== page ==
Earlier today, Knicks' Coach Mike Woodson wouldn't discuss how he plans on re-acclimating Amar'e Stoudemire back into the lineup when he returns from injury next month. Will he be a starter? With New York off to such a strong start, the team needs to be careful not to rock the boat. Whose minutes would Stoudemire potentially take away?
Of course, with his return nearly a month away, a more in depth conversation about the "dilemma" should be saved for another day.
But as the Knicks take on the Hornets in New Orleans later this evening, there will surely another player who will continue vying for minutes in the rotation.
Since returning from a calf injury that kept him sidelined through most of training camp and the preseason, Marcus Camby hasn't seen the playing time many may have expected him to receive when the big man signed with the team this summer.
After receiving two "DNP-CD's" next to his name in the Knickerbocker box score, it became apparent that perhaps Camby wasn't 100% ready to hit the hardwood. Was Coach Woodson simply trying to ease him back into the lineup, just as he'll have to do with Stoudemire next month?
Finally getting a chance to play in Sunday's matinee against the Pacers, Camby may have caused some Knicks fans to wonder what Woodson was waiting for.
In 12 minutes of play against Indiana, the returning Knickerbocker played wonderfully. Displaying that defensive intensity and grit the team lacked for many years after his departure, Camby contested shots (blocking two of them), fought for rebounds, and dove to the floor to grab loose balls. Doing all of what he's done best for over a decade now, the center hadn't seemed to lose a step at all.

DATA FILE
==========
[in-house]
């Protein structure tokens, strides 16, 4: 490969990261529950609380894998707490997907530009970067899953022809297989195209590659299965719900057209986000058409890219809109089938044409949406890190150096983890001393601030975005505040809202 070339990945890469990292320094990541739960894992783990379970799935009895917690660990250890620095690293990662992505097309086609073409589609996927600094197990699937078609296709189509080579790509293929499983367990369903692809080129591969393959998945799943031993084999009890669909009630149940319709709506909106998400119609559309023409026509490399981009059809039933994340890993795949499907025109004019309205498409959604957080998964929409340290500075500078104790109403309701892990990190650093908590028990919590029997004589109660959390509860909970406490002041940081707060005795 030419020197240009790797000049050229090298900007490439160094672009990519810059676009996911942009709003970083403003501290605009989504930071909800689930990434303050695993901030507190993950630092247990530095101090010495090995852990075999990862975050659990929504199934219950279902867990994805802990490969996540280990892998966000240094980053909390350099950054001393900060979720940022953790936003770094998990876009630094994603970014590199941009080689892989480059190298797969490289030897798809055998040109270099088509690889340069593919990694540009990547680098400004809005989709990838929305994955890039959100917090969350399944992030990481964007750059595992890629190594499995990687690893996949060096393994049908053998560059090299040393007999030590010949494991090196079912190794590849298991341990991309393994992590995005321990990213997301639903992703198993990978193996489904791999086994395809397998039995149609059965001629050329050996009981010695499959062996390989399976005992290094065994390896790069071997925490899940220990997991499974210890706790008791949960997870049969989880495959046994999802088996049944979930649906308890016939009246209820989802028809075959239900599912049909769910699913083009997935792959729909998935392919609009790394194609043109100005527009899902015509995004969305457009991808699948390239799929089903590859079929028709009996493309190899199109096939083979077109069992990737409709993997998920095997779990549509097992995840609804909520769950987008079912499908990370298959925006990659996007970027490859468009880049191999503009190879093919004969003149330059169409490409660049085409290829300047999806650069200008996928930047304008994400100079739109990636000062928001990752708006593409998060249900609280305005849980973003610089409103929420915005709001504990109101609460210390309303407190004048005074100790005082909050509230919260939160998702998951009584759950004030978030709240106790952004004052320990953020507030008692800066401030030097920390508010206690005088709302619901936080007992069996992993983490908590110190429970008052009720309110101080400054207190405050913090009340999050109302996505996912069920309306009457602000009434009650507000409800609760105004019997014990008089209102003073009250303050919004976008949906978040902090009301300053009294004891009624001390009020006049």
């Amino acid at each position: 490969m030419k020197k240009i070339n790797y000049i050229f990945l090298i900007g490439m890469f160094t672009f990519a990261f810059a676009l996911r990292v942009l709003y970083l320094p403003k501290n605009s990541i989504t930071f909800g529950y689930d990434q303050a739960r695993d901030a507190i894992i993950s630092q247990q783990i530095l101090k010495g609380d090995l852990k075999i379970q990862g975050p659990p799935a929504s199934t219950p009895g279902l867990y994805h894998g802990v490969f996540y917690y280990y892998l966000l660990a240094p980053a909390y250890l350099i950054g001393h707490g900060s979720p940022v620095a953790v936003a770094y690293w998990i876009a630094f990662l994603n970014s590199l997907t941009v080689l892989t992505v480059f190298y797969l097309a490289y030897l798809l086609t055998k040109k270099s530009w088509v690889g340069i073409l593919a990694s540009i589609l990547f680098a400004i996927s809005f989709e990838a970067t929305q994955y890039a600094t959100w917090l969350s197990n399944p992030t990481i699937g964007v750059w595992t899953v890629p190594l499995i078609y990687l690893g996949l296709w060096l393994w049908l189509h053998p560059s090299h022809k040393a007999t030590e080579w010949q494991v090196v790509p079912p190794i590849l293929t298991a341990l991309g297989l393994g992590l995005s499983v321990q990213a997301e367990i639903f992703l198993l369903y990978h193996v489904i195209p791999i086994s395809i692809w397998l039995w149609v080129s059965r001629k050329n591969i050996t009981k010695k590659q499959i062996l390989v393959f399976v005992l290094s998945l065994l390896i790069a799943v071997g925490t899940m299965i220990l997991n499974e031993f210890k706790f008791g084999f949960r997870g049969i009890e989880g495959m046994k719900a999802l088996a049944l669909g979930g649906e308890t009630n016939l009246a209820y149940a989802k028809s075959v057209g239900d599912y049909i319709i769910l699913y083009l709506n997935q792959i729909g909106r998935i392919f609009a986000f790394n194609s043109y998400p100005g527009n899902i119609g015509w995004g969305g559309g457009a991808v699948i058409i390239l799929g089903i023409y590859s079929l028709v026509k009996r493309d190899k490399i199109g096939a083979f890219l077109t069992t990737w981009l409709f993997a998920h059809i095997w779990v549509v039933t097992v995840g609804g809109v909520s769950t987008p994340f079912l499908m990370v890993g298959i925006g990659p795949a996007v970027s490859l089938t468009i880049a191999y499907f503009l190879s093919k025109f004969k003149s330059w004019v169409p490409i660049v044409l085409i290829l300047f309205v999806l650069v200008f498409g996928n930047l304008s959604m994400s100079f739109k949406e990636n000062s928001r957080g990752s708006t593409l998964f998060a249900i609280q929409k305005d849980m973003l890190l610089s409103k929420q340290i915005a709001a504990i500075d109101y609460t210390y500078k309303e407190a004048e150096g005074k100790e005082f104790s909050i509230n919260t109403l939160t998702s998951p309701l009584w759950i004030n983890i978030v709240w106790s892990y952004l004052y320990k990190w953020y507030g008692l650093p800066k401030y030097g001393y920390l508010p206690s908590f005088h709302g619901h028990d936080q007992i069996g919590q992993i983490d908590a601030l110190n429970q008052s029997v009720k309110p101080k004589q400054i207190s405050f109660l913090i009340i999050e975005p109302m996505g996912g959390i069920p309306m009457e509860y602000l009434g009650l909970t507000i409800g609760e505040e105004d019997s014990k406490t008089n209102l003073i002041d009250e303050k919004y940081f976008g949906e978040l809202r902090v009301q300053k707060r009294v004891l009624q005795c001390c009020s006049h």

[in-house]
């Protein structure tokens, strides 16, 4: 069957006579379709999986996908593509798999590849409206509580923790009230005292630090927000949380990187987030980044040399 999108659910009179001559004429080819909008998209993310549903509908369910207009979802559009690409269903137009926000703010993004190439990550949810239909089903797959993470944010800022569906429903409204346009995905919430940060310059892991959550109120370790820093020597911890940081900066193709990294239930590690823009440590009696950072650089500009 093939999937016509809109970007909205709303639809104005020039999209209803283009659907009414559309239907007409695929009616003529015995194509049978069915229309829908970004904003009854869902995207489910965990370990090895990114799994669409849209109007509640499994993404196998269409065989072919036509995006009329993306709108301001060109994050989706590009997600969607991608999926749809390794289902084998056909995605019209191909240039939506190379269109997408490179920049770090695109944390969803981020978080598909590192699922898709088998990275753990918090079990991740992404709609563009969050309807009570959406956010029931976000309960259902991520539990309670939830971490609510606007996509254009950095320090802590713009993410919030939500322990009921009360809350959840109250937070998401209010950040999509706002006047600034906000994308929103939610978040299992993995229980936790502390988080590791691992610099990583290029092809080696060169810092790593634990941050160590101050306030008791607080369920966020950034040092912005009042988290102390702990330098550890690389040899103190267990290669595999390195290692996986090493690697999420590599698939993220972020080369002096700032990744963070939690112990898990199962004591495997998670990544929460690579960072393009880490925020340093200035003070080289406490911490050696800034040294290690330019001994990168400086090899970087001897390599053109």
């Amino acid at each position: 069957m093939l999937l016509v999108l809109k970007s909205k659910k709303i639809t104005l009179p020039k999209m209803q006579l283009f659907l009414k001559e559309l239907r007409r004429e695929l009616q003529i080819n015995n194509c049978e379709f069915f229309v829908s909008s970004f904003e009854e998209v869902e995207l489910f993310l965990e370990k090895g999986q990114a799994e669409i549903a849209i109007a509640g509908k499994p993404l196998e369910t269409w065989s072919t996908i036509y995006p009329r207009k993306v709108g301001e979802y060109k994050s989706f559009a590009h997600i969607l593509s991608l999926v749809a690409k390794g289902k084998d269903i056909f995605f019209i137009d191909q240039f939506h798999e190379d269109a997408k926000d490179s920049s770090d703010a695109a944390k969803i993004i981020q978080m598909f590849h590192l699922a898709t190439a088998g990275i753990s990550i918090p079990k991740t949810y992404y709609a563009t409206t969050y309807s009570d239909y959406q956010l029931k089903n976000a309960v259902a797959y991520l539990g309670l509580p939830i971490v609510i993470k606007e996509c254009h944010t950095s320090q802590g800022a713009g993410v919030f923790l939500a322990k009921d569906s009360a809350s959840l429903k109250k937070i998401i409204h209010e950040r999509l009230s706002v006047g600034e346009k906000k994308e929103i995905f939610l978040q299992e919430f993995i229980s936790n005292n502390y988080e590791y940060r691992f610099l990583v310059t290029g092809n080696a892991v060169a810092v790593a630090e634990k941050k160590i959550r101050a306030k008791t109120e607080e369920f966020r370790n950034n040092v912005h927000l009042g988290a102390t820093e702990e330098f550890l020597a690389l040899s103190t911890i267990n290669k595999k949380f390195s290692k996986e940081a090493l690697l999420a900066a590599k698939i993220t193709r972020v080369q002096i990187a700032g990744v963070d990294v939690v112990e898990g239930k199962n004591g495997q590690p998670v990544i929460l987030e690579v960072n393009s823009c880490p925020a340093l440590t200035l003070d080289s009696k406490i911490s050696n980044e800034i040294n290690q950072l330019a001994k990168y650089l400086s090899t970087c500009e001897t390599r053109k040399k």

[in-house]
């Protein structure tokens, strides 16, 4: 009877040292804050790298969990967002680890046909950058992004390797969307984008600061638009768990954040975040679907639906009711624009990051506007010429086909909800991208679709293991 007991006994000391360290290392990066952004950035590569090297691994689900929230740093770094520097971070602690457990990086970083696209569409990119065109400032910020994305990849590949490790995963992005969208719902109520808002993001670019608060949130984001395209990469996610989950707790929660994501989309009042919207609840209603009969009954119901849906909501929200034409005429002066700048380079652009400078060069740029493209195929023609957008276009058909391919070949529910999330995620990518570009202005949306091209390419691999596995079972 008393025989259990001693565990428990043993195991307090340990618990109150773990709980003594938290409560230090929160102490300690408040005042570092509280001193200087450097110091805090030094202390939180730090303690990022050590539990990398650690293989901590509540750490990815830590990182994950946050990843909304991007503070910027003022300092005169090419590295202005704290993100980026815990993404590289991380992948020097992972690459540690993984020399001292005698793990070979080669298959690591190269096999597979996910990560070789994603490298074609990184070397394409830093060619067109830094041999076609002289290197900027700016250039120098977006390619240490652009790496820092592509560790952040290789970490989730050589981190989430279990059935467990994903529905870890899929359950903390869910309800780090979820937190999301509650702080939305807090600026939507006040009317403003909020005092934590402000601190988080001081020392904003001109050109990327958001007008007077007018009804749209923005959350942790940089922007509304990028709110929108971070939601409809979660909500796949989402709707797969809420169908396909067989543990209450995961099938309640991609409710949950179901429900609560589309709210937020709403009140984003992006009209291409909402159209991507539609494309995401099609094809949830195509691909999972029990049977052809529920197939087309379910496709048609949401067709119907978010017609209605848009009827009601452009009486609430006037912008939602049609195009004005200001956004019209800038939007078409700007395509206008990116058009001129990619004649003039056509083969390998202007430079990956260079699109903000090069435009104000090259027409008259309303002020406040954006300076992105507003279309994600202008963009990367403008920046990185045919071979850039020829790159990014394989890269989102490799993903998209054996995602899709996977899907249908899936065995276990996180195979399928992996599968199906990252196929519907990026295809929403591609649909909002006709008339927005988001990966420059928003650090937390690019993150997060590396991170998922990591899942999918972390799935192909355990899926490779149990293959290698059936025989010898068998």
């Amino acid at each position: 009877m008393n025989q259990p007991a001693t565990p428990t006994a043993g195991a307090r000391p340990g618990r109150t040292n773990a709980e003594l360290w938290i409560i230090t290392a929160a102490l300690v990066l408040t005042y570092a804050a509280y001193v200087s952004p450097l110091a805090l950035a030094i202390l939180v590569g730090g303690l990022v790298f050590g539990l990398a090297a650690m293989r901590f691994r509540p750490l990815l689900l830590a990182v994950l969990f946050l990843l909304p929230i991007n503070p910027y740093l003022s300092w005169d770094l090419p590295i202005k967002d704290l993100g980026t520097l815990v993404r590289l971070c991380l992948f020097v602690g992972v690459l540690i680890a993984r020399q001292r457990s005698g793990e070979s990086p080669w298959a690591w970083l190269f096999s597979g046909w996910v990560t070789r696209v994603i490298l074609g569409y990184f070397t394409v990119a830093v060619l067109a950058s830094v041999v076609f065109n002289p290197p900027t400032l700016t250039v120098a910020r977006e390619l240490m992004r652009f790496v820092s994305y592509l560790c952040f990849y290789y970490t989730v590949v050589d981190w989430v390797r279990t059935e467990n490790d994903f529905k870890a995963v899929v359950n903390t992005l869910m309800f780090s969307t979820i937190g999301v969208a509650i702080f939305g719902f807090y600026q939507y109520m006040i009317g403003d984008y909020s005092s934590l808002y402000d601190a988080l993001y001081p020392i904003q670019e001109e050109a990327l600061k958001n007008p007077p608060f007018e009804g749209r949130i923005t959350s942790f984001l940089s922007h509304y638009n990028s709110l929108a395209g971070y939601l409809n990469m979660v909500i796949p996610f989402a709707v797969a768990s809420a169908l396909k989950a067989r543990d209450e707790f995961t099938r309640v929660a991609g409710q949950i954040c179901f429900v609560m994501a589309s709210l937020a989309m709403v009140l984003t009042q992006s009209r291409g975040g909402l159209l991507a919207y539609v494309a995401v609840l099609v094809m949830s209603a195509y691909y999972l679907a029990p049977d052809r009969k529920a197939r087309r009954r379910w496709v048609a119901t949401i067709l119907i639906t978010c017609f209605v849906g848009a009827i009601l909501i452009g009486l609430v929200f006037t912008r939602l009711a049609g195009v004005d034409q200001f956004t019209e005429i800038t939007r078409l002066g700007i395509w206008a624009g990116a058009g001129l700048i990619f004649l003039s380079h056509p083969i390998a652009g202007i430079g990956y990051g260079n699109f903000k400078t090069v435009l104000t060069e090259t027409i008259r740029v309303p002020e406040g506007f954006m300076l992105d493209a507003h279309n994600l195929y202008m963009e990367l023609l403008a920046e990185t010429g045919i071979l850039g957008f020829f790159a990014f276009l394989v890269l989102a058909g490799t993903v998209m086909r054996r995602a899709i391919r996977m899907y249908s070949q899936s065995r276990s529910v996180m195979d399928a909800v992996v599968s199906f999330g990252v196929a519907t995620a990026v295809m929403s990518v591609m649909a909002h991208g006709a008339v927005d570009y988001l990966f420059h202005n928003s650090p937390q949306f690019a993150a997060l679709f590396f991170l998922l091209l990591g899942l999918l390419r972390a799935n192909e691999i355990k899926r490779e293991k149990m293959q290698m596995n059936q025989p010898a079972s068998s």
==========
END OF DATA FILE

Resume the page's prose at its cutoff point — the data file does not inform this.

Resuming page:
Still, Coach Woodson maintains that Camby is still working on his conditioning and will only play when needed. Considering the strengths he has, Camby and his abilities should be considered necessary key defensive traits, crucial to what the Knicks are trying to do each and every night.
During the preseason, Woodson hung onto the hope that Rasheed Wallace would improve his conditioning in time for the regular season. Keeping the veteran on the roster, there was fear that he would take away a spot from a player like Chris Copeland, who showed great promise through October.
Eight games into the season, and both Wallace and Copeland are still around. But as Wallace continues to prove he can still compete in the NBA after a two-year absence, his time on the court is seemingly coming at Camby's expense.
Now of course, there's probably enough minutes to go around. With Carmelo Anthony thriving at the power forward position, the Knicks have opted to play more "small-ball."
But the time remains now to get Camby involved. Unlike Wallace, Camby played quite well in the NBA last season, grabbing 9 rebounds and blocking 2.3 shots in 23 minutes per game. He's returned to New York, fresh off a strong season split with two teams, serving as a main contributor to both.
It's important to get Camby back into the lineup consistently, sooner than later. If the minutes (or simply a chance) can't be had now, how would one expect to fit the big man in when Stoudemire returns as well?
At the very least, working Camby in now would give the team an idea as to how and where he fits. If they wait, it'll become too late. The focus will shift to Stoudemire as a priority, and Camby may be pushed to the end of the bench.
Wallace or no Wallace, Camby needs minutes. He's a quality player, still capable of contributing to the Knicks with a gritty effort on defense. What NBA team couldn't benefit from an extra dose of that?